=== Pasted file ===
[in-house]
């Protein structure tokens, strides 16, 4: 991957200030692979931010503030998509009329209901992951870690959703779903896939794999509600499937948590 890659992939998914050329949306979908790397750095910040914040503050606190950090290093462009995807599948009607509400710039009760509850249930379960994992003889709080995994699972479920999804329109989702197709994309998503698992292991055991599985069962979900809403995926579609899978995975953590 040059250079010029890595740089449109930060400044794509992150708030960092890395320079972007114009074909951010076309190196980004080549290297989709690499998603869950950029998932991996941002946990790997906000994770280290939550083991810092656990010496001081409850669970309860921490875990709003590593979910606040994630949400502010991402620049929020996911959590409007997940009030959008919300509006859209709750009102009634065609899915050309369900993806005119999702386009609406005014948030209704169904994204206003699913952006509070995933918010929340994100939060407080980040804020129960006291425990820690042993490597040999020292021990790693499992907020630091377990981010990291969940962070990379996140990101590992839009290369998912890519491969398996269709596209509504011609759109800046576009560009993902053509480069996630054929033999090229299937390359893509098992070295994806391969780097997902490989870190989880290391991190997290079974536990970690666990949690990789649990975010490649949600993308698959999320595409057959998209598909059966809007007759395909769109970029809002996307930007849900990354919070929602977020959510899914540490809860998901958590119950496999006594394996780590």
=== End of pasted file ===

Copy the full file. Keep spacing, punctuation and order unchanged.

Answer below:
[in-house]
């Protein structure tokens, strides 16, 4: 991957200030692979931010503030998509009329209901992951870690959703779903896939794999509600499937948590 890659992939998914050329949306979908790397750095910040914040503050606190950090290093462009995807599948009607509400710039009760509850249930379960994992003889709080995994699972479920999804329109989702197709994309998503698992292991055991599985069962979900809403995926579609899978995975953590 040059250079010029890595740089449109930060400044794509992150708030960092890395320079972007114009074909951010076309190196980004080549290297989709690499998603869950950029998932991996941002946990790997906000994770280290939550083991810092656990010496001081409850669970309860921490875990709003590593979910606040994630949400502010991402620049929020996911959590409007997940009030959008919300509006859209709750009102009634065609899915050309369900993806005119999702386009609406005014948030209704169904994204206003699913952006509070995933918010929340994100939060407080980040804020129960006291425990820690042993490597040999020292021990790693499992907020630091377990981010990291969940962070990379996140990101590992839009290369998912890519491969398996269709596209509504011609759109800046576009560009993902053509480069996630054929033999090229299937390359893509098992070295994806391969780097997902490989870190989880290391991190997290079974536990970690666990949690990789649990975010490649949600993308698959999320595409057959998209598909059966809007007759395909769109970029809002996307930007849900990354919070929602977020959510899914540490809860998901958590119950496999006594394996780590």